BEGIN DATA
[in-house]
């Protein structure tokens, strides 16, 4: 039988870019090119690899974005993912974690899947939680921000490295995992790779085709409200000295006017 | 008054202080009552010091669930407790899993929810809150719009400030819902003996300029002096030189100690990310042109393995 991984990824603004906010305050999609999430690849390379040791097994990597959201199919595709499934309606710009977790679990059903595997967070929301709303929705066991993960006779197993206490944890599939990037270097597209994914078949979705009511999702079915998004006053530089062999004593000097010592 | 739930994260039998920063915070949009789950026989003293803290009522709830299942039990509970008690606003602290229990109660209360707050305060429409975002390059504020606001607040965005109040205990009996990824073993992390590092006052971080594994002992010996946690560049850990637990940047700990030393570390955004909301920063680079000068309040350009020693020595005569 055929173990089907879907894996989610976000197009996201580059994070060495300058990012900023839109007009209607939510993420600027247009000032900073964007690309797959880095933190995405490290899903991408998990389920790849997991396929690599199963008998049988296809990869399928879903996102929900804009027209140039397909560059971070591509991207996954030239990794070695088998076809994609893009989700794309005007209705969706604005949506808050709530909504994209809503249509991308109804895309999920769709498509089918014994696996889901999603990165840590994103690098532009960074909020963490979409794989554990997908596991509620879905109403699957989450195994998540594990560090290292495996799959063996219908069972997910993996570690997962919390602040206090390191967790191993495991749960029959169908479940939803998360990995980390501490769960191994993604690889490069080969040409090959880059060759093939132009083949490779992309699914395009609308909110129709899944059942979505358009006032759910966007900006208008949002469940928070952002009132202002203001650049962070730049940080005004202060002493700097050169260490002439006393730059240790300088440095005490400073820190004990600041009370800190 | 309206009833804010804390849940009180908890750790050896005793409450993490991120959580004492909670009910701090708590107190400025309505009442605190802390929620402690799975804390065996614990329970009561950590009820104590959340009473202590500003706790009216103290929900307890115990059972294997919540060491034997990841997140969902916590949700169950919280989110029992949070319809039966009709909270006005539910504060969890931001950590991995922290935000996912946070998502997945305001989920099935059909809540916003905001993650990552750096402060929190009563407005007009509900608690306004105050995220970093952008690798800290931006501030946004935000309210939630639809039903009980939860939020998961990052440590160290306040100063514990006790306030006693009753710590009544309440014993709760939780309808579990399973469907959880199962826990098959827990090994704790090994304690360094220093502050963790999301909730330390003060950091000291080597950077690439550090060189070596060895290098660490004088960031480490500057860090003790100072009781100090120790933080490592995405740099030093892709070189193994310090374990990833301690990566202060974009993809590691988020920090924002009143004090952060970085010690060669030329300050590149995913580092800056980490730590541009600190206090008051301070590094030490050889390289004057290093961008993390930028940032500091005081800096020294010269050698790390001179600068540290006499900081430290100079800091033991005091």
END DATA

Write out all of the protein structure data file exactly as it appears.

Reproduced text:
[in-house]
């Protein structure tokens, strides 16, 4: 039988870019090119690899974005993912974690899947939680921000490295995992790779085709409200000295006017 | 008054202080009552010091669930407790899993929810809150719009400030819902003996300029002096030189100690990310042109393995 991984990824603004906010305050999609999430690849390379040791097994990597959201199919595709499934309606710009977790679990059903595997967070929301709303929705066991993960006779197993206490944890599939990037270097597209994914078949979705009511999702079915998004006053530089062999004593000097010592 | 739930994260039998920063915070949009789950026989003293803290009522709830299942039990509970008690606003602290229990109660209360707050305060429409975002390059504020606001607040965005109040205990009996990824073993992390590092006052971080594994002992010996946690560049850990637990940047700990030393570390955004909301920063680079000068309040350009020693020595005569 055929173990089907879907894996989610976000197009996201580059994070060495300058990012900023839109007009209607939510993420600027247009000032900073964007690309797959880095933190995405490290899903991408998990389920790849997991396929690599199963008998049988296809990869399928879903996102929900804009027209140039397909560059971070591509991207996954030239990794070695088998076809994609893009989700794309005007209705969706604005949506808050709530909504994209809503249509991308109804895309999920769709498509089918014994696996889901999603990165840590994103690098532009960074909020963490979409794989554990997908596991509620879905109403699957989450195994998540594990560090290292495996799959063996219908069972997910993996570690997962919390602040206090390191967790191993495991749960029959169908479940939803998360990995980390501490769960191994993604690889490069080969040409090959880059060759093939132009083949490779992309699914395009609308909110129709899944059942979505358009006032759910966007900006208008949002469940928070952002009132202002203001650049962070730049940080005004202060002493700097050169260490002439006393730059240790300088440095005490400073820190004990600041009370800190 | 309206009833804010804390849940009180908890750790050896005793409450993490991120959580004492909670009910701090708590107190400025309505009442605190802390929620402690799975804390065996614990329970009561950590009820104590959340009473202590500003706790009216103290929900307890115990059972294997919540060491034997990841997140969902916590949700169950919280989110029992949070319809039966009709909270006005539910504060969890931001950590991995922290935000996912946070998502997945305001989920099935059909809540916003905001993650990552750096402060929190009563407005007009509900608690306004105050995220970093952008690798800290931006501030946004935000309210939630639809039903009980939860939020998961990052440590160290306040100063514990006790306030006693009753710590009544309440014993709760939780309808579990399973469907959880199962826990098959827990090994704790090994304690360094220093502050963790999301909730330390003060950091000291080597950077690439550090060189070596060895290098660490004088960031480490500057860090003790100072009781100090120790933080490592995405740099030093892709070189193994310090374990990833301690990566202060974009993809590691988020920090924002009143004090952060970085010690060669030329300050590149995913580092800056980490730590541009600190206090008051301070590094030490050889390289004057290093961008993390930028940032500091005081800096020294010269050698790390001179600068540290006499900081430290100079800091033991005091």